For two weeks in the middle of March, “all hell broke loose” at commercial bakeries, as consumers crowded into groceries or stood in long lines to observe social-distancing rules.
Sliced bread sales zoomed 60%, according to industry data cited by Fred Penny, President of the nation’s largest commercial baker, Horsham-based Bimbo Bakeries USA, with yearly sales of $7 billion.
That left some stores out of bread products. Buyers responded by hoarding and stripping more items off store shelves. Drivers reported bread lines at some stores, and “consumers were following some of our trucks so they could get into the stores and buy bread,” Penny added. “Early on, it was chaos.”
Bimbo, the U.S. arm of Mexico’s bakery giant Grupo Bimbo, responded by reopening a shuttered bakery in Hazleton, Pa., and adding people at plants, including its modern, 175-worker bakery in the Lehigh Valley, which Bimbo opened in 2015 to replace the old Stroehmann bakery in Norristown (slated to reopen soon as a Bimbo truck center). In all, the company runs 62 U.S. bakeries, including seven in eastern and central Pennsylvania.
Seven months later, it’s not back to normal. Since the spring spike, bread production has remained up a “steady 10%” over last year’s level, Penny said.
That’s compared with a steady “1% or 2% shrinkage a year, prior to COVID,” for packaged bread, buns, and rolls nationwide, he added.
Although white bread sales had been slowly slipping as Americans’ tastes changed, Bimbo kept recording higher sales of sweetened breads and cakes, such as Entenmann’s, and premium and organic breads, such as Arnold.
The company’s U.S. fresh products — including Lender’s Bagels, Sara Lee dinner rolls, Artesano (“thick, rich and creamy”), Maier’s Italian rolls, Thomas’ English muffins, among others — account for nearly half of Grupo Bimbo’s $15 billion in worldwide yearly sales.
The sliced bread and rolls business has endured waves of consolidation of local plants and brands, many of which, such as Norristown’s Stroehmann, were established by German American bakers generations ago, said Lou Minella, Bimbo’s senior vice president in charge of human and labor relations, risk management, and other areas.
A lifelong bakery veteran, Penny said, “I’ve been bought and sold with the companies I’m with eight times, going back all the way to the 1980s.”
Many of the bakeries were acquired by large consumer product groups, such as the former Kraft Foods, or by other hedge-fund-backed conglomerates “who thought it was great to have the brands” and hoped to sell them at inflated prices a few years later. “But they found that, because it’s fresh, this is capital intensive. This is not an inventory business. You are running six days a week. Your assets have to be in good shape.”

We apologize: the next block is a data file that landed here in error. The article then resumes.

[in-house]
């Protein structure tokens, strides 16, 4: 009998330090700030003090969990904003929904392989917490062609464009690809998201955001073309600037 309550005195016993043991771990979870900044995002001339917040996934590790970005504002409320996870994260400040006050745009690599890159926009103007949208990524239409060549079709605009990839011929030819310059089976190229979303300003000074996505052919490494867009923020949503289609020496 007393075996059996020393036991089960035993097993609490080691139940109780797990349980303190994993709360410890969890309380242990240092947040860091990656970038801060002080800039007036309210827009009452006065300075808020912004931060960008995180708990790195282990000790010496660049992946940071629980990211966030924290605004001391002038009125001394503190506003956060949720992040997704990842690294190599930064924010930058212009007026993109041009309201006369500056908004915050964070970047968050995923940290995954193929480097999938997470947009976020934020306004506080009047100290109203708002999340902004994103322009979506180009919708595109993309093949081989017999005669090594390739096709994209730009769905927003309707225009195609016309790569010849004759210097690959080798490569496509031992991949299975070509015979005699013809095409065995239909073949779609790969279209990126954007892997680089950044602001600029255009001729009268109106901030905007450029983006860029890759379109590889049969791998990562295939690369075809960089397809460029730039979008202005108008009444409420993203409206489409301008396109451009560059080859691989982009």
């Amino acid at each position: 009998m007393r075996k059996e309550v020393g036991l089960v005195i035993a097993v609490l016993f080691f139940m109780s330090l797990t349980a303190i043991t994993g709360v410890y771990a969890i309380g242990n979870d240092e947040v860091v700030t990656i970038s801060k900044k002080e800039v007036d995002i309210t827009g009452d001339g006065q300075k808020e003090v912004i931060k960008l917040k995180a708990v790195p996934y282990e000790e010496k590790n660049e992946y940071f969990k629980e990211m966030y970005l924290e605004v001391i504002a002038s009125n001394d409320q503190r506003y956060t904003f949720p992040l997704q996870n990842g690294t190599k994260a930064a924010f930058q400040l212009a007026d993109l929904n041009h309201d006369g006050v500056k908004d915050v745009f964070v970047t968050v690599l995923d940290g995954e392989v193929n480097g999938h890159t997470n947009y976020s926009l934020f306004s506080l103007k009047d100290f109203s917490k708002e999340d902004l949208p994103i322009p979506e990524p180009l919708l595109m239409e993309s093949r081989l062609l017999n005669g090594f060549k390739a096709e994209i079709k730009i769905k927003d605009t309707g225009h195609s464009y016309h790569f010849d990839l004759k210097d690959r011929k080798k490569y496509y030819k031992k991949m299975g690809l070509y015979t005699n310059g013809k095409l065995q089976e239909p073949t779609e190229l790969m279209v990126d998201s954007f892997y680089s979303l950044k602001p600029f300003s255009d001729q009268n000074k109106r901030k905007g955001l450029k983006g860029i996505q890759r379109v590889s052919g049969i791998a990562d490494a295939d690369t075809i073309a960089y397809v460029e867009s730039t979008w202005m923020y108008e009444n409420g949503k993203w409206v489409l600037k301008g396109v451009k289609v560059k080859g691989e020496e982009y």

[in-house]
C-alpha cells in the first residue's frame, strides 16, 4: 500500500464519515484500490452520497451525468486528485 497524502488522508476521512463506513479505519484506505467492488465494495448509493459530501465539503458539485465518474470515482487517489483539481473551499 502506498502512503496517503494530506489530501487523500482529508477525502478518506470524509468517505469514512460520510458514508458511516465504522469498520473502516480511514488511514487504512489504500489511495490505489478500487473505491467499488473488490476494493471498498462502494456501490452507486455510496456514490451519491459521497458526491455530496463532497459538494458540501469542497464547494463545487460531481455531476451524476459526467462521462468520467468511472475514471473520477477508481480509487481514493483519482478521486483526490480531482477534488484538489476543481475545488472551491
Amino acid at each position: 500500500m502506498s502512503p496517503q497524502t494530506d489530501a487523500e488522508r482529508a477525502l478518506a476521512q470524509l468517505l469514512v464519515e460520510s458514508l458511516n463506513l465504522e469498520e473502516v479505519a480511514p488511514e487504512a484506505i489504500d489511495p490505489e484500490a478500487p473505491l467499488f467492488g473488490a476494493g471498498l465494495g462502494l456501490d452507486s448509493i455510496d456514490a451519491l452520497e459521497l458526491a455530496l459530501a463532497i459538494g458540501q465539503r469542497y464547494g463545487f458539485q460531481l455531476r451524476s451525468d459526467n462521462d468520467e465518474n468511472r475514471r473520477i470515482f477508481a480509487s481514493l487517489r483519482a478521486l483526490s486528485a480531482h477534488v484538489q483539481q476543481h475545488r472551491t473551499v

Companies willing to invest in automation and driver-support technologies have done better than brand speculators, he added.
Georgia-based Flowers Foods is Bimbo’s nearest rival, with $4 billion in yearly revenue. Flowers boosted sales at Philly-based Tasty Baking, with its South Philly Tastykake cupcake and lunch box pie plant and bread bakery in Oxford, Chester County, since buying the company in 2011.
Like Bimbo, Flowers has its own fleet of dedicated drivers. Bimbo’s 11,000 route drivers are all paid commissions, Penny said: “The more they sell, the more they make.”
Another unexpected result of the virus: It’s not as difficult to hire bakery workers, Minella said.
“Pre-COVID, it was hard to find” reliable people, he said. “It was a real issue for us and for our industry. Though there’s this clamor for ‘more manufacturing jobs,’ the concept of shift work [nights and weekends] is not attractive to people. It’s challenging.”
Even at wages from $18 to $24 an hour, with full medical benefits, guaranteed pensions, and union contracts, Bimbo plants were having a tough time finding labor. “But since the pandemic, so many people have been furloughed and out of work, that equation has changed,” he concluded.
Bimbo employs more than 20,000 in the U.S., including 2,230 in Pennsylvania — 300 at its Horsham headquarters, the rest based at plants in Reading, Breinigsville (near Bethlehem), West Hazleton, Carlisle, Northumberland, Williamsport, and Sayre, and at sales centers and outlet stores around the state.
Unlike in Mexico, where it is a household brand sold in stores across the country, Bimbo sells relatively few products under its corporate name in the U.S., relying on brands familiar from decades of advertising.
It was Nick Sakiewicz, who headed the Philadelphia Union professional soccer team in the first years after its 2008 formation, who suggested that Bimbo add the name to its team jerseys, in exchange for sponsorship payments. The team has sold 30,000 Bimbo jerseys, the company says. This year, it added jerseys with the Artesano brand, which the Union has started wearing at away games.
The name bimbo, an Italian word for baby, has been an American term of derision, and when the Union first put it on jerseys, “social media went berserk,” Penny recalled.
But “it didn’t take long for the fans to embrace it,” he added. “Watching parents buy their 7-, 8-, and 9-year-olds a Union Bimbo jersey for their local soccer leagues is a great way to spread the corporate name” in the company’s hometown U.S. market.